Here's the question:

**In a city there are 3 motorcycle sellers. Each seller make it's own motorcycle and sell it to people. In a day about 1000 motorcycles are sold in the city. The probability that a seller's bike would be sold is given by \(P_n\) where n is the particular seller. Given \(P_1 = 2/8\), \(P_2 = 4/8\), \(P_3 = 6/8\), find the expected number of motorcycles sold by each seller.**

I made this question. I am not sure if the question is technically correct or not. I further doubt if \(P_1 + P_2 + P_3 = 1\) is a necessary condition or not.

Help me figuring it out.

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## Comments

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TopNewestIt is consistent, but incomplete. \(P_1 + P_2 + P_3 \neq 1\) is all fine; what we know is that "among the bikes that the first seller sells, it's expected that \(P_1\) of them are actually sold", and so on. We're missing the number of bikes that each seller plans to sell. However, assuming the numbers are identical, we can solve it:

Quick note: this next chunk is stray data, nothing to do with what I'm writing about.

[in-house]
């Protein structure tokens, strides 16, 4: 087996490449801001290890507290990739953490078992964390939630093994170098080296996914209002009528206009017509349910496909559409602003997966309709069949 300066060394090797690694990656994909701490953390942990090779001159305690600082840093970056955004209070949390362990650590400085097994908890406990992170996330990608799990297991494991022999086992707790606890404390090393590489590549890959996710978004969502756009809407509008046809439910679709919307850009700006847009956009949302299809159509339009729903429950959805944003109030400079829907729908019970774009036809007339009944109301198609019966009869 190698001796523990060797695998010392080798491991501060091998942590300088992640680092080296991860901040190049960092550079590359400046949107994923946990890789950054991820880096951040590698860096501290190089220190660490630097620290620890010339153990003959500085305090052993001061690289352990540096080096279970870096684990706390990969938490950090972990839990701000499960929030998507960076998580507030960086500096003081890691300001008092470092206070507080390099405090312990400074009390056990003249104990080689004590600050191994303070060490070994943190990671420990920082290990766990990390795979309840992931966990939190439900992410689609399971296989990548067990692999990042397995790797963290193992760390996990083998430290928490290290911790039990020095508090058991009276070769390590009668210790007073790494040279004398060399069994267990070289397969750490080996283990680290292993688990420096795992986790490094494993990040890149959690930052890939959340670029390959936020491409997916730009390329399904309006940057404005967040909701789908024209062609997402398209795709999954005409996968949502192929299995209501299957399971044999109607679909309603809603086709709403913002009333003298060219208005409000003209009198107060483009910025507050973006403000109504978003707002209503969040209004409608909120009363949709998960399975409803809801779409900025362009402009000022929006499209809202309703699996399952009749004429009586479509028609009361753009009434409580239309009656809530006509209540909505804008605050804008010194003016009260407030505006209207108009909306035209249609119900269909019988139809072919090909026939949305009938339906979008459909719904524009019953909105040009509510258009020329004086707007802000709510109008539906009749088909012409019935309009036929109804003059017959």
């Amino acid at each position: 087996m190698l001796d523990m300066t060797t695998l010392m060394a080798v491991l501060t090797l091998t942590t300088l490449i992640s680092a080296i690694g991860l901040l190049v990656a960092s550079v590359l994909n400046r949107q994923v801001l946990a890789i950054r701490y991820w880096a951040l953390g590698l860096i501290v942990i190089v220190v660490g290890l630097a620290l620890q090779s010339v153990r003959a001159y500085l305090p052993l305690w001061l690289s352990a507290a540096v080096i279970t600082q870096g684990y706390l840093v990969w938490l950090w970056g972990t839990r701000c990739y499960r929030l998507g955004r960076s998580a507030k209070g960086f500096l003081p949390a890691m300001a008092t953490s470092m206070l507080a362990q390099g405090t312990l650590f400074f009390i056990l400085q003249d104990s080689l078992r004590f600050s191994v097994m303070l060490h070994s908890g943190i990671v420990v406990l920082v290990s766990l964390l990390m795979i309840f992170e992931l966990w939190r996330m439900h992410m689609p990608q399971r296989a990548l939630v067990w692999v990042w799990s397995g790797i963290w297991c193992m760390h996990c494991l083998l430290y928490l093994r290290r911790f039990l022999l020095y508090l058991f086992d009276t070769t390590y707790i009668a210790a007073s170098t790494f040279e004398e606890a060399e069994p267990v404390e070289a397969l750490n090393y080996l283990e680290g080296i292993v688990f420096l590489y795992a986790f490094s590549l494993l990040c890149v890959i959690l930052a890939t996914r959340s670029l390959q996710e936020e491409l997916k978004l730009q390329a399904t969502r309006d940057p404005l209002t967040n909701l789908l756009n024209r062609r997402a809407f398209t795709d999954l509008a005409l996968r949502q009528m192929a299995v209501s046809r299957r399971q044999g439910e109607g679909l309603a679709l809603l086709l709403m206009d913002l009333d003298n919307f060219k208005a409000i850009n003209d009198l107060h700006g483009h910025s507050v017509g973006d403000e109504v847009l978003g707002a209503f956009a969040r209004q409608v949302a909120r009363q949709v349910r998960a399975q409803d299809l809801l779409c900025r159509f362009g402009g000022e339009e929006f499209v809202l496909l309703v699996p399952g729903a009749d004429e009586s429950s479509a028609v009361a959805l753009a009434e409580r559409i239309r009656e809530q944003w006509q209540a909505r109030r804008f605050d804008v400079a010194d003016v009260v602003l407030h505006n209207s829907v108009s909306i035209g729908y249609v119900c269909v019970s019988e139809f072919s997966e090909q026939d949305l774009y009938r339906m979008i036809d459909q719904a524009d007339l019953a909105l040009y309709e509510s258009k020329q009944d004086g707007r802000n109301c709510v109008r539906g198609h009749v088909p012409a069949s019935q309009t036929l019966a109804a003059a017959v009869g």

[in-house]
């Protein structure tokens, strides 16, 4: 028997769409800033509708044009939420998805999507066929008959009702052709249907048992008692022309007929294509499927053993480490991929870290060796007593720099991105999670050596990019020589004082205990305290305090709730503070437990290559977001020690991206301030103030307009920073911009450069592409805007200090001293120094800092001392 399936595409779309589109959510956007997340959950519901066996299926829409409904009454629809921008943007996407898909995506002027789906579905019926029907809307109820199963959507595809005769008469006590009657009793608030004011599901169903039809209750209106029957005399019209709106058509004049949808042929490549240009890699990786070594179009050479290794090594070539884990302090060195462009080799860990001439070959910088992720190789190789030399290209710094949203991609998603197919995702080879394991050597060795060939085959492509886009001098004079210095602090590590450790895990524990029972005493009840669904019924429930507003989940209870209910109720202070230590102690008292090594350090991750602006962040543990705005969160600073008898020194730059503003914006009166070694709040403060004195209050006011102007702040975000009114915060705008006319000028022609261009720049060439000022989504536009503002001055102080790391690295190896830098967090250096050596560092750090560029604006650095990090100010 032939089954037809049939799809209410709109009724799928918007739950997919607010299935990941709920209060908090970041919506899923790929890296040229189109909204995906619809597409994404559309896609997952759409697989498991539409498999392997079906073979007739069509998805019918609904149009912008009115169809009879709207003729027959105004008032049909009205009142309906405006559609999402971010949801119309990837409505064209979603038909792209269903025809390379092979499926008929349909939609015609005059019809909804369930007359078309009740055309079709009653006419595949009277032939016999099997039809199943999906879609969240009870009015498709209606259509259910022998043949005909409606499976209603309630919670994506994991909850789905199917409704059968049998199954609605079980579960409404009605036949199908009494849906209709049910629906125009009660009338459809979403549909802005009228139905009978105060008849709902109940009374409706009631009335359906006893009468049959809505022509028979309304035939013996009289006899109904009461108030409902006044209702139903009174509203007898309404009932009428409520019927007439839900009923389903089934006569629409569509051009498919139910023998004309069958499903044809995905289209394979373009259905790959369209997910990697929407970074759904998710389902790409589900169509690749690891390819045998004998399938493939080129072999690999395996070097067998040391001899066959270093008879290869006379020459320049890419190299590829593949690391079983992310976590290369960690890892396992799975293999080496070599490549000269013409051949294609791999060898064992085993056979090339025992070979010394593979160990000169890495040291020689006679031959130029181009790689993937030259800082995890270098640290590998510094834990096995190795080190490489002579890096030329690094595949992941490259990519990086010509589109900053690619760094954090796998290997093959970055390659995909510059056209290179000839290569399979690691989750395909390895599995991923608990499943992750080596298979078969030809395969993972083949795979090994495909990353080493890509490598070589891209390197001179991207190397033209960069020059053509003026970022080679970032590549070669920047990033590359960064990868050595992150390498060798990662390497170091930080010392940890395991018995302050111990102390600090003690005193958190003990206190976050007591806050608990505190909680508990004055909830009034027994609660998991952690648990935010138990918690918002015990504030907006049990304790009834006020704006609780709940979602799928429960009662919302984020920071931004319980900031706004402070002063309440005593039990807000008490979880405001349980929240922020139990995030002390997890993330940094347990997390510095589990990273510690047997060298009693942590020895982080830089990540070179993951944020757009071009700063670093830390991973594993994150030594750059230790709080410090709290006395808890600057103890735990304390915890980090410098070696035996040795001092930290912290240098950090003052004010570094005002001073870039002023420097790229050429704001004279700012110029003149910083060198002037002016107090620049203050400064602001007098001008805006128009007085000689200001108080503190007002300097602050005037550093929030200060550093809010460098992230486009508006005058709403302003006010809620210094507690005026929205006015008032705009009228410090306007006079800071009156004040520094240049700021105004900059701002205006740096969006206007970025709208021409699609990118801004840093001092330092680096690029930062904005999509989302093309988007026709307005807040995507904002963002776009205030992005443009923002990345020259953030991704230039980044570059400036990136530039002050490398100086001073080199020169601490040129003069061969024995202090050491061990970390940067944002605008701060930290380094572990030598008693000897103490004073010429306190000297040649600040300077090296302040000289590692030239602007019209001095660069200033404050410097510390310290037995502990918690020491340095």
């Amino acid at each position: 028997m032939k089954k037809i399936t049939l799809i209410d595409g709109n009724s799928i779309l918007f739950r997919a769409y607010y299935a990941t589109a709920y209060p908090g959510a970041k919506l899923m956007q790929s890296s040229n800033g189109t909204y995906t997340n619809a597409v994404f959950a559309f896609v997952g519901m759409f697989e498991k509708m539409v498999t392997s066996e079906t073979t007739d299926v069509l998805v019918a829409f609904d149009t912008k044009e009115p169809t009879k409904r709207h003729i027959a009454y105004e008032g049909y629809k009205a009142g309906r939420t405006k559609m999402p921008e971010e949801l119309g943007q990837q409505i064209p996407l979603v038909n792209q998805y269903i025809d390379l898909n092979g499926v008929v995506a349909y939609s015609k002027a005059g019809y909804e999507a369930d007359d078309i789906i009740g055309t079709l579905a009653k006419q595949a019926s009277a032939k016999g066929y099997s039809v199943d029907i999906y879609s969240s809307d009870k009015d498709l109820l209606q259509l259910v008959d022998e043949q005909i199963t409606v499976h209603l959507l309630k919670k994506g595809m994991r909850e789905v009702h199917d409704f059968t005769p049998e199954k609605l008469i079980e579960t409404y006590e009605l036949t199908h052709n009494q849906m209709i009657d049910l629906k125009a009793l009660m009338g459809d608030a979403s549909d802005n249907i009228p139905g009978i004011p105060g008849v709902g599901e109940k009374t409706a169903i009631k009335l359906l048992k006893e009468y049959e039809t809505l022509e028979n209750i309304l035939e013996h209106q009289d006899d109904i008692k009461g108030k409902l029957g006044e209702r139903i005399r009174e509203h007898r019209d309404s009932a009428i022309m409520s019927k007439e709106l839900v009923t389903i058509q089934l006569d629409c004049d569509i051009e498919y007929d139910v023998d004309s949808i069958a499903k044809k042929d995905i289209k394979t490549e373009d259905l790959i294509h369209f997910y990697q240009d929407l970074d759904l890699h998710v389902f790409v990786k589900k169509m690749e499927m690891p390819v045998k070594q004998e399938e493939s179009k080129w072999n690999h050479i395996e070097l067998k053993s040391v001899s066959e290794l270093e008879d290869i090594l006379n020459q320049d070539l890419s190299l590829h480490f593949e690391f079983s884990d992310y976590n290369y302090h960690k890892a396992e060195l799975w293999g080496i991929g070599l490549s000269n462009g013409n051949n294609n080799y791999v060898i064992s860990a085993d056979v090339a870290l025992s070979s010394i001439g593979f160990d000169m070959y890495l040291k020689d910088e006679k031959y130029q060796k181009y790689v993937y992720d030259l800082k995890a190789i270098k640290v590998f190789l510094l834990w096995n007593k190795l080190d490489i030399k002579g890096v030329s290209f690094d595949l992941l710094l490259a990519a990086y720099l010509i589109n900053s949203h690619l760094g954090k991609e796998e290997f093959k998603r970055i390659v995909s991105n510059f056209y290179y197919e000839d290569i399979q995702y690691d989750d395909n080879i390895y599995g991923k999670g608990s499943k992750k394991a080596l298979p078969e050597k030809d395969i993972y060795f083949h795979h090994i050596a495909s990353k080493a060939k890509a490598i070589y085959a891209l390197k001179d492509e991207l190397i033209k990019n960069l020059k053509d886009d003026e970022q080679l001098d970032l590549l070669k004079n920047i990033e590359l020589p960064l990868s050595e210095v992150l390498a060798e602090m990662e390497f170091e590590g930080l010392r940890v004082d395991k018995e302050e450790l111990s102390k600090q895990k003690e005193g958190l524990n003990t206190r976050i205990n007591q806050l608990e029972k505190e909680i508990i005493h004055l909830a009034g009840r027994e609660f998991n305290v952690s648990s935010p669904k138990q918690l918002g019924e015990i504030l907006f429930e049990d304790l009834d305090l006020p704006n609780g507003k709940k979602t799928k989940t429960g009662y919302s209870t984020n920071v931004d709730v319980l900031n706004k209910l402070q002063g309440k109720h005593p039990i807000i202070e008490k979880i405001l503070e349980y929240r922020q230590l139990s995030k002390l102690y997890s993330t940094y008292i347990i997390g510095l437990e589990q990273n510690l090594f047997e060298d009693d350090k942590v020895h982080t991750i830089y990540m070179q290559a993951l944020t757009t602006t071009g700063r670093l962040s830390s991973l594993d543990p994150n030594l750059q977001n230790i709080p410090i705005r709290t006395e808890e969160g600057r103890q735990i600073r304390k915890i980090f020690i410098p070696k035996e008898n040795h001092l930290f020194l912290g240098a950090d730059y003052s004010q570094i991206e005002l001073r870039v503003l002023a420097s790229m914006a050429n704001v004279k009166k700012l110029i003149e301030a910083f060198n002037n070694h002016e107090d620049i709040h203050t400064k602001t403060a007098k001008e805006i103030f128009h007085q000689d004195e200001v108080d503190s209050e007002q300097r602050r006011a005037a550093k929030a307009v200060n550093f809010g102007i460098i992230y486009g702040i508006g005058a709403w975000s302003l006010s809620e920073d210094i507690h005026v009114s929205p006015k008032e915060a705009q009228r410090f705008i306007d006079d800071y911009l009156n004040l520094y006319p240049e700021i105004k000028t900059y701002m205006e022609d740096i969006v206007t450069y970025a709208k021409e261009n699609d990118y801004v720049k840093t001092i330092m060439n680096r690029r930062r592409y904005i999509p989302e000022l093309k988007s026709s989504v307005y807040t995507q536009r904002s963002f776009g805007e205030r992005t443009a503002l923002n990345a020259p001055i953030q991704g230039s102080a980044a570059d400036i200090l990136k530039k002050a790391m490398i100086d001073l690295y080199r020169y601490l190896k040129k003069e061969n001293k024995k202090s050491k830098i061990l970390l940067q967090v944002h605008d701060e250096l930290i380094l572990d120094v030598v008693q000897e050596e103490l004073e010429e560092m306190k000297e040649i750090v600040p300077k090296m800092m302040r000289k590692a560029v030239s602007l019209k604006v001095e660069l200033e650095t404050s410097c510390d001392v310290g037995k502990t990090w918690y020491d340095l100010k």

Suppose each seller makes \(x\) motorcycles. Then seller \(i\) is expected to sell \(P_ix\) motorcycles. In total, there are \(1000\) motorcycles sold, so \(P_1x + P_2x + P_3x = \frac{3x}{2} = 1000\), giving \(x = \frac{2000}{3}\). Thus the expected number of motorcycles sold by the first seller will be \(P_1x = \frac{500}{3}\), and similarly with other sellers.

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Oh thank you very much! It was easier then I expected; my teacher almost took the entire lecture and couldn't figure it out.

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